Four Turkish political parties, including the main opposition, are set to join forces to fight snap June elections called by President Recep Tayyip Erdogan, an official and reports said today.
Turkish media, including the NTV broadcaster, said the secular Republican People's Party (CHP) would join forces with the new Iyi (Good) Party as well as the conservative Saadet (Felicity) Party and the centre-right Democrat Party.
Turkey is due to vote in simultaneous presidential and parliamentary elections on June 24. The alliance would see the parties have joint lists for parliament although they would have their own separate candidates for president, the reports said. Talks between the parties were ongoing ahead of an expected signing of the alliance protocol on Thursday, a CHP source, who did not wish to be named, told AFP.
The government lambasted the move as merely a ploy to oppose Erdogan at any cost, with Deputy Prime Minister Bekir Bozdag scoffing it was a "forced alliance like a forced marriage".
The alliance is in response to Erdogan's own partnership with the right-wing Nationalist Movement Party (MHP) earlier this year. The MHP is supporting Erdogan's bid for the presidency.
The four-way alliance will bring together a disparate collection of political forces united by a shared opposition to Erdogan.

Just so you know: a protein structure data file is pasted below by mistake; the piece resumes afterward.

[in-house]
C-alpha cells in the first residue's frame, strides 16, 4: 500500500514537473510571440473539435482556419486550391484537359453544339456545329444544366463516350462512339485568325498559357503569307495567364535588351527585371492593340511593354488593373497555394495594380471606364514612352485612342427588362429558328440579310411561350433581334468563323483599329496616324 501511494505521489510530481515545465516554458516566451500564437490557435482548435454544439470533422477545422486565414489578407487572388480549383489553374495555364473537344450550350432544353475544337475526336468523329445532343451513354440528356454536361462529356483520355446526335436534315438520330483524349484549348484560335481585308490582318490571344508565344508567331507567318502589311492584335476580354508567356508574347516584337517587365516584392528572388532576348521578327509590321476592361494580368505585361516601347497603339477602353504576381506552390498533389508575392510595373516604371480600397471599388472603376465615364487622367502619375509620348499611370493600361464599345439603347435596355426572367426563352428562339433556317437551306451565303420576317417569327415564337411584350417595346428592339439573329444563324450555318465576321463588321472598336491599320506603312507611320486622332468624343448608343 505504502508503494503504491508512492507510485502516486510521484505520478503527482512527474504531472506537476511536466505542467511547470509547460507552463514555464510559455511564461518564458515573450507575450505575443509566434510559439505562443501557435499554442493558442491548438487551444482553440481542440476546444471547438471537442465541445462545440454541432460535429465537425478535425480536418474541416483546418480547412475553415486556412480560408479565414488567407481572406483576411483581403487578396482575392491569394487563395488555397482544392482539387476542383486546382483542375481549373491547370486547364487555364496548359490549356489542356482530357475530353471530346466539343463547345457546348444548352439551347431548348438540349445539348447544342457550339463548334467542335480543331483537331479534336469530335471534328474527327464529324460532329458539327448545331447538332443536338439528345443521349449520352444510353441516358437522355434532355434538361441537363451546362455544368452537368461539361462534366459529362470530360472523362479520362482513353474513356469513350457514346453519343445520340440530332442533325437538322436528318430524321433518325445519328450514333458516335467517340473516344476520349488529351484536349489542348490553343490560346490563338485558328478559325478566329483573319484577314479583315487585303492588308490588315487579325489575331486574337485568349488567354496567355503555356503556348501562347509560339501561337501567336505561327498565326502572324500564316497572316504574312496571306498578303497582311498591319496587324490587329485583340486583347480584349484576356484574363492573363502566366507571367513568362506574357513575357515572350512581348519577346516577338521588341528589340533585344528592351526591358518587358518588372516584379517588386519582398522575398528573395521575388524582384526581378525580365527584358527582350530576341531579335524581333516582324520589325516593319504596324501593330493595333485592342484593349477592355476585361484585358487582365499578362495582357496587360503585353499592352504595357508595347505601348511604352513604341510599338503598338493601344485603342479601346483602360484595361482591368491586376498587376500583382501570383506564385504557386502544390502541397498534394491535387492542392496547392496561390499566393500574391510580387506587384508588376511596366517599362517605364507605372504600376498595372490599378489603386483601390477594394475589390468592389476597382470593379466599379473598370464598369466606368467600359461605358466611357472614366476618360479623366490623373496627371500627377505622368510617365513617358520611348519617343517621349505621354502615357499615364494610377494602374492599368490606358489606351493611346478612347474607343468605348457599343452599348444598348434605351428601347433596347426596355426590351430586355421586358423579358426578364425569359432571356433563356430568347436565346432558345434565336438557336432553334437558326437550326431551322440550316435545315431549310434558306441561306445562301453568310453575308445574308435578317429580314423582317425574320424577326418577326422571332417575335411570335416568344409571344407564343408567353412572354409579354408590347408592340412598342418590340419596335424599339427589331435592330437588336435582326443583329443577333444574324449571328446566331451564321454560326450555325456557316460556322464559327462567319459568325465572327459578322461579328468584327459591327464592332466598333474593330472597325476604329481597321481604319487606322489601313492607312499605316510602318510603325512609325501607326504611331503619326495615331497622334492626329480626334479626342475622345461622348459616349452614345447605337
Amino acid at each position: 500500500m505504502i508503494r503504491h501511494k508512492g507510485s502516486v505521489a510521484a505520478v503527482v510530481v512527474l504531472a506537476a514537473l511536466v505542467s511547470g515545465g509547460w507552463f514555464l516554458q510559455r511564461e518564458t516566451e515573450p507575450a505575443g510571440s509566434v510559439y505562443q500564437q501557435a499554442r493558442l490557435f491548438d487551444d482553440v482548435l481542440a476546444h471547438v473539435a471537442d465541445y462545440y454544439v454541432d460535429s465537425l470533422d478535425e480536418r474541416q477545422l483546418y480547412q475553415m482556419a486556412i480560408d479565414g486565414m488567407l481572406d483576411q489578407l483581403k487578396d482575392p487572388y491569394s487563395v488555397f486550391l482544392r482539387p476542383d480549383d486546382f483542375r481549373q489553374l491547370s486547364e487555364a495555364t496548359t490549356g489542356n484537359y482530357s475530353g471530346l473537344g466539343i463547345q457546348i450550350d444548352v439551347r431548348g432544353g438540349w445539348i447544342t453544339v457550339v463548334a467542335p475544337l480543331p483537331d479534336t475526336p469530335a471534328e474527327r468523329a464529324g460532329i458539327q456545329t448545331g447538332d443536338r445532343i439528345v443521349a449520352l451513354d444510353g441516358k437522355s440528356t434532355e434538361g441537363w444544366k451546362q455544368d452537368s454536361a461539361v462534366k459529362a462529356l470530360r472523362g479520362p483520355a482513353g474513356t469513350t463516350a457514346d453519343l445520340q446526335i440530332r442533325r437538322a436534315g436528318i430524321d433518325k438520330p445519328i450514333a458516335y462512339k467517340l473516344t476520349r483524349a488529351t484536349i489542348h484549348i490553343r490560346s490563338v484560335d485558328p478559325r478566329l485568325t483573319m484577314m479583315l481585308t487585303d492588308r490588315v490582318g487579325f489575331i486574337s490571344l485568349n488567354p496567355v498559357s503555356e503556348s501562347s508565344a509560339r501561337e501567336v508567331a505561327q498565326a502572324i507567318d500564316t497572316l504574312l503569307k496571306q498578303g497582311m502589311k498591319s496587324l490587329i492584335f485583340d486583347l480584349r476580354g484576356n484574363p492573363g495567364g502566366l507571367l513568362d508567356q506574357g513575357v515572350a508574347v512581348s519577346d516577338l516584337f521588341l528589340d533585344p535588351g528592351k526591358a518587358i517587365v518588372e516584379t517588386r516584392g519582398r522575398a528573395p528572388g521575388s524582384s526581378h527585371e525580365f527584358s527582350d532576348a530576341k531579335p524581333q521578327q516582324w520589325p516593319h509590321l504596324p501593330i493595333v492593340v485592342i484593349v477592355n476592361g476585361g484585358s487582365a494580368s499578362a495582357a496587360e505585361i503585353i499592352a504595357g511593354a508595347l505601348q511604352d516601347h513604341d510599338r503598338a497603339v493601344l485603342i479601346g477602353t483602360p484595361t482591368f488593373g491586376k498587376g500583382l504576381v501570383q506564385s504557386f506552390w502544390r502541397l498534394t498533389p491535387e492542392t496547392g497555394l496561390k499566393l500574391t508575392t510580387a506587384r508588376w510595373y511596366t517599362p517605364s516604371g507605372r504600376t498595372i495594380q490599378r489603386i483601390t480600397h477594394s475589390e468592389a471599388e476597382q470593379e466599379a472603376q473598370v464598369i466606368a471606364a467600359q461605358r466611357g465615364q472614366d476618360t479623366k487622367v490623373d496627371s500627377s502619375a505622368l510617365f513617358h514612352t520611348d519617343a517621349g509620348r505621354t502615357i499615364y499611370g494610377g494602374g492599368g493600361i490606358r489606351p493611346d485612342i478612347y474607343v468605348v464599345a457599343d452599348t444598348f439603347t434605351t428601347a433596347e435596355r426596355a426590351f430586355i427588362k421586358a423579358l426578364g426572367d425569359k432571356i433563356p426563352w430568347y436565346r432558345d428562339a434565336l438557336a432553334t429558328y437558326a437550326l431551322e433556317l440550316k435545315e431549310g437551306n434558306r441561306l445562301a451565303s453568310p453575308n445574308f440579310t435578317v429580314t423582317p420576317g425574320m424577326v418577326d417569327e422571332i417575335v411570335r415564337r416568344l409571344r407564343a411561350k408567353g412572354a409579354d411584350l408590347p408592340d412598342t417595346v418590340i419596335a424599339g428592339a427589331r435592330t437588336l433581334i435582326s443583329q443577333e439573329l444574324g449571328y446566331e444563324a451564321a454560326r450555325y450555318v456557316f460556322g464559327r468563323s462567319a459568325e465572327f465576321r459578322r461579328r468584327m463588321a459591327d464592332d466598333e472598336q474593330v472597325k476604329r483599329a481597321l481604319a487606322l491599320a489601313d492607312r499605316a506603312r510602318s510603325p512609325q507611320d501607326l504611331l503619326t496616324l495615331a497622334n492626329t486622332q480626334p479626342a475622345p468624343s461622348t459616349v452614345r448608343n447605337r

The CHP sees itself as the watchdog of Turkey's secular traditions, the Iyi Party is a new nationalist formation, Saadet is religiously conservative while the Democrat Party was in power in the 1990s.
However the alliance notably does not include the pro-Kurdish Peoples' Democratic Party (HDP), currently the third biggest party in parliament but many of whose top figures are currently jailed.
Iyi Party leader Meral Aksener and other senior officials had been MHP members until they quit the group when MHP leader Devlet Bahceli became closer to Erdogan.
Aksener earlier Wednesday submitted her formal application to run for the presidency to the Supreme Election Board (YSK).
The CHP and HDP are due to reveal their presidential candidates to challenge Erdogan on Friday. The HDP's ex-chief Selahattin Demirtas is in the frame despite being in jail since November 2016 while most analysts are at a loss to suggest a strong CHP contender.
The June 24 polls will be a landmark in modern Turkish history. After the elections, a new presidential system approved in an April 2017 referendum which critics claim gives the head of state authoritarian powers will come into force.
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